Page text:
This will be the first in a number of posts about biofilms. This is not about cinematic experiences involving Richard Attenborough and lovely furry animals but about something you encounter every day of your life.
What Is Biofilm?
You may not be familiar with the term biofilm, but it is something that you come into contact with every day. The plaque that forms on your teeth and causes tooth decay and periodontal disease is a type of biofilm. Clogged drains also are caused by biofilm, and you may have encountered biofilm-coated rocks when walking into a river or stream.
Biofilms form when bacteria stick to surfaces in some form of watery environment and begin to excrete a slimy, gluelike substance that can stick to all kinds of materials–metals, plastics, soil particles, medical implant materials, biological tissues.
Biofilms can be formed by a single bacterial species, but biofilms more often consist of many species of bacteria, as well as fungi, algae, protozoa, debris, and corrosion products. Essentially, a biofilm may form on any surface exposed to bacteria and some amount of water.1
Dental plaque is a yellowish biofilm that builds up on the teeth.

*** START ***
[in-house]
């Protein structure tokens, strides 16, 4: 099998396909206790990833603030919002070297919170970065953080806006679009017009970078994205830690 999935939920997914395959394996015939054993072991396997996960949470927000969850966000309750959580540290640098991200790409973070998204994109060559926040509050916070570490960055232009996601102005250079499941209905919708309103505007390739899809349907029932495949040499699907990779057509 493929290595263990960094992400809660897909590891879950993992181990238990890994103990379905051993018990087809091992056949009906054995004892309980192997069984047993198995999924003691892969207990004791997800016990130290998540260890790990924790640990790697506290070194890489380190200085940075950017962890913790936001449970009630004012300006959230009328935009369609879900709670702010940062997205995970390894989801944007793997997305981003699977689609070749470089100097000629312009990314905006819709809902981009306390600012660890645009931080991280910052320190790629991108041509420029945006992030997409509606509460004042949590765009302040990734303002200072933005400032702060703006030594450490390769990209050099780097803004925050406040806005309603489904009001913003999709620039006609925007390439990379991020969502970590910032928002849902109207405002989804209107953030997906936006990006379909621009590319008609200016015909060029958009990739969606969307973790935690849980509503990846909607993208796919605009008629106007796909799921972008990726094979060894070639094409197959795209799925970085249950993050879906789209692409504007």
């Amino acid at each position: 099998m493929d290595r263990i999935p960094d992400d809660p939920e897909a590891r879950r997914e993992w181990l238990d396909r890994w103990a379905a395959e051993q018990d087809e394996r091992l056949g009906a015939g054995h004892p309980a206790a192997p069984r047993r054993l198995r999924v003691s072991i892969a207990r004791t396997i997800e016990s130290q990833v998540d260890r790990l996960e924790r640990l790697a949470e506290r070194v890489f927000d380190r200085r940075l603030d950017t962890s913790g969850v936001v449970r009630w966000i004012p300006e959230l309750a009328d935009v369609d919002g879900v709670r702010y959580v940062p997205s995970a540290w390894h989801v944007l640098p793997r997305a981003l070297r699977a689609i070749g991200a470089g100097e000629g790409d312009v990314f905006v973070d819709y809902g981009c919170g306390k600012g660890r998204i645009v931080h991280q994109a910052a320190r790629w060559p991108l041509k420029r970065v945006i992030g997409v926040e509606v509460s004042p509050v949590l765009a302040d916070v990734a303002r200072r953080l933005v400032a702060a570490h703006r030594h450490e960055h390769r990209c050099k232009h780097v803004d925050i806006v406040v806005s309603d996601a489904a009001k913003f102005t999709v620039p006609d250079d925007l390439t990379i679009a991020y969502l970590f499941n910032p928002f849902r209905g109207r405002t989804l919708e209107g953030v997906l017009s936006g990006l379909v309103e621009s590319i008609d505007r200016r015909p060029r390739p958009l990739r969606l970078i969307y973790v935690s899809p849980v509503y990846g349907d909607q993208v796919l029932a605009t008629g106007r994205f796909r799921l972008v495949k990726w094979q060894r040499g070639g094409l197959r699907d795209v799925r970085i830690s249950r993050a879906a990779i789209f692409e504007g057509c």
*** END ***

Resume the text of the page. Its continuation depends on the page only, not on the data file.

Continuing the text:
Dental plaque is a yellowish biofilm that builds up on the teeth. Biofilms contain communities of disease-causing bacteria and their uncontrolled accumulation is associated with cavities and gum disease (both gingivitis and periodontitis).
In the past, scientists studied bacteria by looking through a microscope at cells suspended in a water droplet. Today, scientists believe that the disease-causing bacteria do not exist as isolated cells, such as in the water droplet, but rather they stick to various wetted surfaces in organized colonies that form diverse communities–biofilms.
Think of biofilm as a teeming city of bacteria, the foods they live on, the waste products they create and a glue which sticks the whole mess to a surface.
Next time we will look at how biofilms are created.